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Archaeological sites and palaeoenvironments of Pleistocene West Africa

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Cerasoni,  Jacopo Niccolò
Lise Meitner Pan-African Evolution Research Group, Max Planck Institute for the Science of Human History, Max Planck Society;

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Hallett,  Emily
Lise Meitner Pan-African Evolution Research Group, Max Planck Institute for the Science of Human History, Max Planck Society;

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Ben Arous,  Eslem
Lise Meitner Pan-African Evolution Research Group, Max Planck Institute for the Science of Human History, Max Planck Society;

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Scerri,  Eleanor M. L.
Lise Meitner Pan-African Evolution Research Group, Max Planck Institute for the Science of Human History, Max Planck Society;

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Citation

Cerasoni, J. N., Hallett, E., Ben Arous, E., Beyer, R. M., Krapp, M., Manica, A., et al. (2022). Archaeological sites and palaeoenvironments of Pleistocene West Africa. Journal of maps, 2022.2052767, pp. 1-8. doi:10.1080/17445647.2022.2052767.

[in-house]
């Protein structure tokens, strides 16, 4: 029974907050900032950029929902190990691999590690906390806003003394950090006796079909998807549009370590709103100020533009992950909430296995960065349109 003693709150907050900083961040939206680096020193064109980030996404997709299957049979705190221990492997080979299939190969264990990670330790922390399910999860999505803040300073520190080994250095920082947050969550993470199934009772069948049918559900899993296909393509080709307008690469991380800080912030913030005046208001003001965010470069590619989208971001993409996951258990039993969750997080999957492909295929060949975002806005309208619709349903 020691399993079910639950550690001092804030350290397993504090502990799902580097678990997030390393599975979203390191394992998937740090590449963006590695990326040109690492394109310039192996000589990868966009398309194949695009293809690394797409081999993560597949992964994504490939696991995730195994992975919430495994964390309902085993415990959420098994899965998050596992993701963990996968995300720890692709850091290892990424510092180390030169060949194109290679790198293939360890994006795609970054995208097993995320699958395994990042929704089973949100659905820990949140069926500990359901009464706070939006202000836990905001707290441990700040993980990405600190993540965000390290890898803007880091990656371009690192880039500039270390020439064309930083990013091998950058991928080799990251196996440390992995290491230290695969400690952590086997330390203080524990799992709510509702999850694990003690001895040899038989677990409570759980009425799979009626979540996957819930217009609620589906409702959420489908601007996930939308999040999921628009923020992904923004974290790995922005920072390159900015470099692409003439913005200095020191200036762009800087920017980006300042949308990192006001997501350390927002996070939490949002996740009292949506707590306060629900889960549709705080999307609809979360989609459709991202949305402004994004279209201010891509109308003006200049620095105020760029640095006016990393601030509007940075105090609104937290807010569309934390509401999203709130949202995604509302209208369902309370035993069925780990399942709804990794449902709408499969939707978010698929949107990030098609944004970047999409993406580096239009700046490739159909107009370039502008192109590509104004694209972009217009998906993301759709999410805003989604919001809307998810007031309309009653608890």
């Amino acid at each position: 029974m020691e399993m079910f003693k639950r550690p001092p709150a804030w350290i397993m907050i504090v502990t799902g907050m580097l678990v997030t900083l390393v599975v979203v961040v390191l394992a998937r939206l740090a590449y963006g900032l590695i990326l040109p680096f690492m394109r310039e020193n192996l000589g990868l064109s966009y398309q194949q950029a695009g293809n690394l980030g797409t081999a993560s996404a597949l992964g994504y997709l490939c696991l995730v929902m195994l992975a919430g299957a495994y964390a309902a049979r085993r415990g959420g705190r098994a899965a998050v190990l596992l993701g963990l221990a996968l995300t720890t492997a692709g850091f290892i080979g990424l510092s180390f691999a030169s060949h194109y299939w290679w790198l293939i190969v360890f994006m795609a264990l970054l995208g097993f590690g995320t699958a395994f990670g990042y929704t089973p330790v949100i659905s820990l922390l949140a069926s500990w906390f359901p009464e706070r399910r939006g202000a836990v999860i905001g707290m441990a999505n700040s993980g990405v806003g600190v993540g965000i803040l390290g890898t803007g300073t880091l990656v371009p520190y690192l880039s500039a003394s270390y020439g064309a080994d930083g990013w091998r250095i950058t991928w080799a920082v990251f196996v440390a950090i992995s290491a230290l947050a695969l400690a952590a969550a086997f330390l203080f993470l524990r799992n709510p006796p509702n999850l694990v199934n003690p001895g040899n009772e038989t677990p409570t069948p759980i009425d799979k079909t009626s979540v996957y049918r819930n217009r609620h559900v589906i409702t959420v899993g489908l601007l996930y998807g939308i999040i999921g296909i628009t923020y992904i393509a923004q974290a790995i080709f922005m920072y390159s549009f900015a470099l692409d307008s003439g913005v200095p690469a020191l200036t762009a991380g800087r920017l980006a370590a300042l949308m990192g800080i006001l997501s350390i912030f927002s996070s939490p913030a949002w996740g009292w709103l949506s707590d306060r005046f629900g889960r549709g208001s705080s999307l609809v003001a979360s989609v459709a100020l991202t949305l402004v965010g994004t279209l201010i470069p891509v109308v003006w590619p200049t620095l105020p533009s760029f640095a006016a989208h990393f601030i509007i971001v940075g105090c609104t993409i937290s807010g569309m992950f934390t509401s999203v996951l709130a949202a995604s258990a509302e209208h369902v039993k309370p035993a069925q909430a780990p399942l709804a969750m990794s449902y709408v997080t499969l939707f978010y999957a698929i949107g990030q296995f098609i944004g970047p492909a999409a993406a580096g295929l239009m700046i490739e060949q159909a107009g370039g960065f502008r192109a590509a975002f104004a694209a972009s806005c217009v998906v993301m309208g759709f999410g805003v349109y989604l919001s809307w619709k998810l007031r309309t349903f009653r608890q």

Cite as: http://hdl.handle.net/21.11116/0000-000A-3CD0-8
Abstract
African paleoanthropological studies typically focus on regions of the continent such as Eastern, Southern and Northern Africa, which hold the highest density of Pleistocene archaeological sites. Nevertheless, lesser known areas such as West Africa also feature a high number of sites. Here, we present a high-resolution map synthesising all well contextualised Pleistocene archaeological sites present in Sub-Saharan West Africa. A detailed elevation and ecoregional map was developed and correlated with palaeoanthropological sites. This map is supplemented with 1,000- and 2000-year interval climate reconstructions over the last 120,000 years for three subregions of high archaeological interest. The presented archaeological sites were compiled by reviewing published literature, and selected based on: (1) documented archaeological stratification or >10 characteristic artefacts, (2) published coordinates, and (3) published chronometric ages or relative dating. The data presented here elucidates the current state of knowledge of Pleistocene West Africa, highlighting the regional potential for human evolutionary studies.